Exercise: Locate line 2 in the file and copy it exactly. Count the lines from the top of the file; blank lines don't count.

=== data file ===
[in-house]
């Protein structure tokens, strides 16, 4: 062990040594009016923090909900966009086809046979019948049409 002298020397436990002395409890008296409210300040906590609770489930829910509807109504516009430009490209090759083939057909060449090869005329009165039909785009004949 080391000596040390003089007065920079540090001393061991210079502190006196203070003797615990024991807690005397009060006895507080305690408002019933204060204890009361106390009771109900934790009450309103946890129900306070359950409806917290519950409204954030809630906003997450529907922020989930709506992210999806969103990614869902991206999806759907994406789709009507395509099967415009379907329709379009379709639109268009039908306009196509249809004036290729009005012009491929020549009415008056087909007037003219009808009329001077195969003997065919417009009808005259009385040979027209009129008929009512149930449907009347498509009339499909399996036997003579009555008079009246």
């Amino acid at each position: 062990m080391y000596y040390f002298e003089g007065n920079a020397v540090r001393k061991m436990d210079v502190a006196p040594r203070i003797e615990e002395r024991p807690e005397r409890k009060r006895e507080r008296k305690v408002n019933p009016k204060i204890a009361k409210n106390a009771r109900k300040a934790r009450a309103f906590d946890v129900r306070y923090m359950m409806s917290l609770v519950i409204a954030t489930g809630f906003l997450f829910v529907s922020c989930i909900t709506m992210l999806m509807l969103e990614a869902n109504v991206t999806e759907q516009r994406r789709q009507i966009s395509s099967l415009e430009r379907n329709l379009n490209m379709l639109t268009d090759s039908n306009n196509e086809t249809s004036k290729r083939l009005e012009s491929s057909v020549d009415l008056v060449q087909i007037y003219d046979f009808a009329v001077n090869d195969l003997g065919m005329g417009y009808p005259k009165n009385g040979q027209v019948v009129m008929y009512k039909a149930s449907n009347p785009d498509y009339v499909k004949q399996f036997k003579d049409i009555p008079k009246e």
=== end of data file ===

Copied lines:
């Protein structure tokens, strides 16, 4: 062990040594009016923090909900966009086809046979019948049409 002298020397436990002395409890008296409210300040906590609770489930829910509807109504516009430009490209090759083939057909060449090869005329009165039909785009004949 080391000596040390003089007065920079540090001393061991210079502190006196203070003797615990024991807690005397009060006895507080305690408002019933204060204890009361106390009771109900934790009450309103946890129900306070359950409806917290519950409204954030809630906003997450529907922020989930709506992210999806969103990614869902991206999806759907994406789709009507395509099967415009379907329709379009379709639109268009039908306009196509249809004036290729009005012009491929020549009415008056087909007037003219009808009329001077195969003997065919417009009808005259009385040979027209009129008929009512149930449907009347498509009339499909399996036997003579009555008079009246």